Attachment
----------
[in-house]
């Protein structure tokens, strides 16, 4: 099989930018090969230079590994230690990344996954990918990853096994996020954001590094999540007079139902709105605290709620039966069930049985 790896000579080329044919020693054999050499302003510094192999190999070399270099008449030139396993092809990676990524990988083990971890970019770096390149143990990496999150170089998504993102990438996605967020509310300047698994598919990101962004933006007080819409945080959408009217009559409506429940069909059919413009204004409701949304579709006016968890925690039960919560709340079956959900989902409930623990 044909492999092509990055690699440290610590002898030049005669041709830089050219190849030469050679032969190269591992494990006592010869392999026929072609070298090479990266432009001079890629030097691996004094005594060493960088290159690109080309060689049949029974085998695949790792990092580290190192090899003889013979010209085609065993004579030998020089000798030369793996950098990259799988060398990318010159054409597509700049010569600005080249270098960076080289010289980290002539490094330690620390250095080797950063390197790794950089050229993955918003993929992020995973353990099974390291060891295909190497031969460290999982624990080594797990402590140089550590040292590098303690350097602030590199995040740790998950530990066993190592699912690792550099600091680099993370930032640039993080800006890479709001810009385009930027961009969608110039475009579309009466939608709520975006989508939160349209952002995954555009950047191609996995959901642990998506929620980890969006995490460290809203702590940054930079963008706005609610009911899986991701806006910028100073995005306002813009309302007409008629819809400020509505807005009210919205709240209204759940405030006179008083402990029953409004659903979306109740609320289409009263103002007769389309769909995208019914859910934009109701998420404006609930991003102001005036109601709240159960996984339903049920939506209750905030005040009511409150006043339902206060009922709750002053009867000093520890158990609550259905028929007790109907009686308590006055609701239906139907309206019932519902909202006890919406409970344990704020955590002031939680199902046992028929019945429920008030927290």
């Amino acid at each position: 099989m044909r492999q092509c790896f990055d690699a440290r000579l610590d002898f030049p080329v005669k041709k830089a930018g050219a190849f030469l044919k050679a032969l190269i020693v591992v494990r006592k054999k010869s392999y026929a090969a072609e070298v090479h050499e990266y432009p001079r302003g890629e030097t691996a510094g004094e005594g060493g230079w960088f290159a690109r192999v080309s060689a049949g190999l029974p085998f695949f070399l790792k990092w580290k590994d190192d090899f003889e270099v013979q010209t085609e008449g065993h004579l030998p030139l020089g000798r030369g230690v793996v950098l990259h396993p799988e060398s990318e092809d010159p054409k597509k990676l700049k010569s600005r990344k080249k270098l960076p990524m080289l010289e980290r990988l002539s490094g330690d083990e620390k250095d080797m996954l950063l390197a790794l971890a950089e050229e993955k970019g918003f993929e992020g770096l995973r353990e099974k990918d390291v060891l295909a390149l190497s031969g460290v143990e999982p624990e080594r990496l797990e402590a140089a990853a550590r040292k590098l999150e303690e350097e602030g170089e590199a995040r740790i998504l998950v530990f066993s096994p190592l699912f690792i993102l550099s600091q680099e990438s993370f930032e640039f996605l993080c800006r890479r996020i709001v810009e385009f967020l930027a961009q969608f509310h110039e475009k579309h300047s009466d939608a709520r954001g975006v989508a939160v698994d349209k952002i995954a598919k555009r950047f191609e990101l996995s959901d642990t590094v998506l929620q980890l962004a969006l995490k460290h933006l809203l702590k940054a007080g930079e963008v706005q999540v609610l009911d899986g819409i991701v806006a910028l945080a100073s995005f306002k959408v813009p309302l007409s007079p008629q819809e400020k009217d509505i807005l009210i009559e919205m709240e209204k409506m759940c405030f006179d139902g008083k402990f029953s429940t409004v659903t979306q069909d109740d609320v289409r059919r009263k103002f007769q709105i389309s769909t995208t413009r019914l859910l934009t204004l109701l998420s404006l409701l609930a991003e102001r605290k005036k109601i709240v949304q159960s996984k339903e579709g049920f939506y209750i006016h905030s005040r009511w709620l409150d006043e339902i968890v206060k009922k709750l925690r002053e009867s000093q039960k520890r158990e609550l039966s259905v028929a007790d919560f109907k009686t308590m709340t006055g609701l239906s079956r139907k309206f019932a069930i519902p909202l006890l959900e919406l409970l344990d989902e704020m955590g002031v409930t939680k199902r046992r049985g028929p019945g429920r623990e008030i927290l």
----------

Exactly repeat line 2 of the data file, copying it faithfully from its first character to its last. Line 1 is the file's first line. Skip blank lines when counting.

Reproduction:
């Protein structure tokens, strides 16, 4: 099989930018090969230079590994230690990344996954990918990853096994996020954001590094999540007079139902709105605290709620039966069930049985 790896000579080329044919020693054999050499302003510094192999190999070399270099008449030139396993092809990676990524990988083990971890970019770096390149143990990496999150170089998504993102990438996605967020509310300047698994598919990101962004933006007080819409945080959408009217009559409506429940069909059919413009204004409701949304579709006016968890925690039960919560709340079956959900989902409930623990 044909492999092509990055690699440290610590002898030049005669041709830089050219190849030469050679032969190269591992494990006592010869392999026929072609070298090479990266432009001079890629030097691996004094005594060493960088290159690109080309060689049949029974085998695949790792990092580290190192090899003889013979010209085609065993004579030998020089000798030369793996950098990259799988060398990318010159054409597509700049010569600005080249270098960076080289010289980290002539490094330690620390250095080797950063390197790794950089050229993955918003993929992020995973353990099974390291060891295909190497031969460290999982624990080594797990402590140089550590040292590098303690350097602030590199995040740790998950530990066993190592699912690792550099600091680099993370930032640039993080800006890479709001810009385009930027961009969608110039475009579309009466939608709520975006989508939160349209952002995954555009950047191609996995959901642990998506929620980890969006995490460290809203702590940054930079963008706005609610009911899986991701806006910028100073995005306002813009309302007409008629819809400020509505807005009210919205709240209204759940405030006179008083402990029953409004659903979306109740609320289409009263103002007769389309769909995208019914859910934009109701998420404006609930991003102001005036109601709240159960996984339903049920939506209750905030005040009511409150006043339902206060009922709750002053009867000093520890158990609550259905028929007790109907009686308590006055609701239906139907309206019932519902909202006890919406409970344990704020955590002031939680199902046992028929019945429920008030927290």